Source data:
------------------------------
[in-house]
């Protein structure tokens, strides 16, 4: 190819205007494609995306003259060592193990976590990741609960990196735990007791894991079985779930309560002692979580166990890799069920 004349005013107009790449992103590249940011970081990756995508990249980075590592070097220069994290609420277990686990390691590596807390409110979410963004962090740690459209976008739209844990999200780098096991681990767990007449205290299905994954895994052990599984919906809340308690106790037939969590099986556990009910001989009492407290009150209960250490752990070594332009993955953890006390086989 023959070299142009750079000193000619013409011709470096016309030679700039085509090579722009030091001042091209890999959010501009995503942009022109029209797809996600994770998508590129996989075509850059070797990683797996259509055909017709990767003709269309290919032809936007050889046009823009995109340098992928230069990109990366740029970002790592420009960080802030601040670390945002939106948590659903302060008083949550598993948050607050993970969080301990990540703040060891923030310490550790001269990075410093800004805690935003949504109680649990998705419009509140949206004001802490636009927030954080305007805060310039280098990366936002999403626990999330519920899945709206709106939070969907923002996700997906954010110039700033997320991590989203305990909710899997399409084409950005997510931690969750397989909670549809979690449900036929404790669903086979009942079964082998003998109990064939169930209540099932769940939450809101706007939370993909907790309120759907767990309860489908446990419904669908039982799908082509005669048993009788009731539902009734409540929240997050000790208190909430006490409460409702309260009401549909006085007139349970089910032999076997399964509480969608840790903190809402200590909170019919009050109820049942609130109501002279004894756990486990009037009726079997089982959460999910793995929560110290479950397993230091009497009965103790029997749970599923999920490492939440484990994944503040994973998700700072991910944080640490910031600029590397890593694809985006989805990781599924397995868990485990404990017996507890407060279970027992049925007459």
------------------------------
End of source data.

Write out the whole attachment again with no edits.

[in-house]
């Protein structure tokens, strides 16, 4: 190819205007494609995306003259060592193990976590990741609960990196735990007791894991079985779930309560002692979580166990890799069920 004349005013107009790449992103590249940011970081990756995508990249980075590592070097220069994290609420277990686990390691590596807390409110979410963004962090740690459209976008739209844990999200780098096991681990767990007449205290299905994954895994052990599984919906809340308690106790037939969590099986556990009910001989009492407290009150209960250490752990070594332009993955953890006390086989 023959070299142009750079000193000619013409011709470096016309030679700039085509090579722009030091001042091209890999959010501009995503942009022109029209797809996600994770998508590129996989075509850059070797990683797996259509055909017709990767003709269309290919032809936007050889046009823009995109340098992928230069990109990366740029970002790592420009960080802030601040670390945002939106948590659903302060008083949550598993948050607050993970969080301990990540703040060891923030310490550790001269990075410093800004805690935003949504109680649990998705419009509140949206004001802490636009927030954080305007805060310039280098990366936002999403626990999330519920899945709206709106939070969907923002996700997906954010110039700033997320991590989203305990909710899997399409084409950005997510931690969750397989909670549809979690449900036929404790669903086979009942079964082998003998109990064939169930209540099932769940939450809101706007939370993909907790309120759907767990309860489908446990419904669908039982799908082509005669048993009788009731539902009734409540929240997050000790208190909430006490409460409702309260009401549909006085007139349970089910032999076997399964509480969608840790903190809402200590909170019919009050109820049942609130109501002279004894756990486990009037009726079997089982959460999910793995929560110290479950397993230091009497009965103790029997749970599923999920490492939440484990994944503040994973998700700072991910944080640490910031600029590397890593694809985006989805990781599924397995868990485990404990017996507890407060279970027992049925007459």